The Government’s released its short-list for ‘eco-town’ sites. Reading through it, the first thing that struck me was that they’re almost all in the middle of nowhere.
Of course, that’s half the point. New towns have to be built on unspoilt land, so to speak. But the problem is that the Government’s also promoting these new towns as a solution to the affordable housing dilemma. They’re meant to help young, first-time buyers get on the housing ladder. Yet – without any disrespect intended to to Coltishall, Imerys et al. – young people want to be where the jobs are. That’s why there’s so much internal migration to hubs such as London, Birmingham and Manchester.
So, either the Government expects these first-time buyers to all work in Cornwall, or they expect them to commute. If it’s the latter, then the Government had better start thinking about improving road and rail links – not something they’ve excelled at in the past. Besides, just imagine the carbon footprint of creating new infrastructure, and of the cars that will travel to-and-from these Huxleyan eco-towns every day.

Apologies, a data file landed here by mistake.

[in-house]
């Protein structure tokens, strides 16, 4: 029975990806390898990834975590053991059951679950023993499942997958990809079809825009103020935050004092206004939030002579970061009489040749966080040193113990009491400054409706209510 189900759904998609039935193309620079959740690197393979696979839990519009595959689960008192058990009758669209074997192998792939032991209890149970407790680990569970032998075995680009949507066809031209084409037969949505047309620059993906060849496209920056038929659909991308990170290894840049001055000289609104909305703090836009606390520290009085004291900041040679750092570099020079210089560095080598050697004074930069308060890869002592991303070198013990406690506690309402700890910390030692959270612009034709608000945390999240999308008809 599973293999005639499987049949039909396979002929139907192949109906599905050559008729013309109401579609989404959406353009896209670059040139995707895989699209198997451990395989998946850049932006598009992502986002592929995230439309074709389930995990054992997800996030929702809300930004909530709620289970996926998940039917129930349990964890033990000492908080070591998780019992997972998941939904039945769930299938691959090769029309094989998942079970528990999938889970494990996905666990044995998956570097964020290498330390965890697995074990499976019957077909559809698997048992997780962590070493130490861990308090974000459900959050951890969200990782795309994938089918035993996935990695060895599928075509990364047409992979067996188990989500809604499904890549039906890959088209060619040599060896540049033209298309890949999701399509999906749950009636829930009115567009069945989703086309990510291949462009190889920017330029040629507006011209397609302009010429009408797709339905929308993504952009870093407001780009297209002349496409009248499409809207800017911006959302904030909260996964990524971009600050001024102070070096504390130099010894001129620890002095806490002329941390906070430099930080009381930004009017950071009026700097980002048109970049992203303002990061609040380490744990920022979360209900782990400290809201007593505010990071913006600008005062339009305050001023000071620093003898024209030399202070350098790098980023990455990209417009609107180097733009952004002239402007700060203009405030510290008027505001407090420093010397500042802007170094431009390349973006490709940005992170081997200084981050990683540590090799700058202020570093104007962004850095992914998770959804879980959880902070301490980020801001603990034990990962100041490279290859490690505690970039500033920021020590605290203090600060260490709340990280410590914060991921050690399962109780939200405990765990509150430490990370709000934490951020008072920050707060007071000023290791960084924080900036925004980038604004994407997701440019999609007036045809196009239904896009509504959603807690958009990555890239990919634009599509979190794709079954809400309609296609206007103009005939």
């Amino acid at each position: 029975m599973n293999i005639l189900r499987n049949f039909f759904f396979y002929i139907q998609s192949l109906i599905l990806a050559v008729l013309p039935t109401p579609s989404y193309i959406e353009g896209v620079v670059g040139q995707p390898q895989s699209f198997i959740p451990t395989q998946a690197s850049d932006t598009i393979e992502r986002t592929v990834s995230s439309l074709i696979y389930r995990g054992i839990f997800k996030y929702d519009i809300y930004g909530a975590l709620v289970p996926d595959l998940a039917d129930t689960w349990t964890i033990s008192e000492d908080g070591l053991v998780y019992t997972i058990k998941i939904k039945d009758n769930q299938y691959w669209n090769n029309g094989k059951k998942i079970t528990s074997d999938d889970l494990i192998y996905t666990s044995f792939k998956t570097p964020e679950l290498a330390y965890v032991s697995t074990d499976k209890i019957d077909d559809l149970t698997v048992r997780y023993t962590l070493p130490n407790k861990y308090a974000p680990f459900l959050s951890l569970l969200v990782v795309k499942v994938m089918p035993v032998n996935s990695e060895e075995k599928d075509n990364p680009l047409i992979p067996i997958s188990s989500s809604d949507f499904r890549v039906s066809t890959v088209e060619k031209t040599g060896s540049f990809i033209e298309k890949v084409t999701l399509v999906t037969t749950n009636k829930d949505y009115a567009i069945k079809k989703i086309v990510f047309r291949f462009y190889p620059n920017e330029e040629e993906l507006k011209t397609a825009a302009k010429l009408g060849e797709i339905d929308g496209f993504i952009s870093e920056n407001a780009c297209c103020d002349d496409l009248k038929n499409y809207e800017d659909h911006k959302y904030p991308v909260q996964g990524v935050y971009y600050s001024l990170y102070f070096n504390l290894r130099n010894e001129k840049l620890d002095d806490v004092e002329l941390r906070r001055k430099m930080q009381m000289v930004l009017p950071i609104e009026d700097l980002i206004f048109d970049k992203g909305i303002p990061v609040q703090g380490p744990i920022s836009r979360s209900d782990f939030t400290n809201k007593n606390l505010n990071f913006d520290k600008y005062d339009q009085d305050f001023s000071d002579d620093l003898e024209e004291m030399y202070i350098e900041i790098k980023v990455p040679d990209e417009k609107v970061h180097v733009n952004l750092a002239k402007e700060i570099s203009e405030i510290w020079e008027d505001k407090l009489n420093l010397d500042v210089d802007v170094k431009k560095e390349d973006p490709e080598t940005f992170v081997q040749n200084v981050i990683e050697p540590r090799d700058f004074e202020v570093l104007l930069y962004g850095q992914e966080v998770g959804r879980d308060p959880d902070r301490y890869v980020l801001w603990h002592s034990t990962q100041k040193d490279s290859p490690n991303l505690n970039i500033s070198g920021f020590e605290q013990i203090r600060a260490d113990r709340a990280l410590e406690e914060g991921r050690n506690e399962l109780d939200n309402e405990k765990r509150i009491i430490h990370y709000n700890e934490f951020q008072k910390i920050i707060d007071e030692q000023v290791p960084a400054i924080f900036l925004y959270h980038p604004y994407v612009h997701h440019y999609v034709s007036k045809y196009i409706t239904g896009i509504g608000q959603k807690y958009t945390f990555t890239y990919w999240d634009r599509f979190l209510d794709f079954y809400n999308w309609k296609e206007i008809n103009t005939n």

It’s another case of the Government tickering with the supply-side of things, when some demand-side reforms would have achieved better results. If you want to help young people, then a good start would be to get rid of the prohibitive stamp-duty charges that first-time buyers face. Then they might be able to afford housing in areas where they want to work.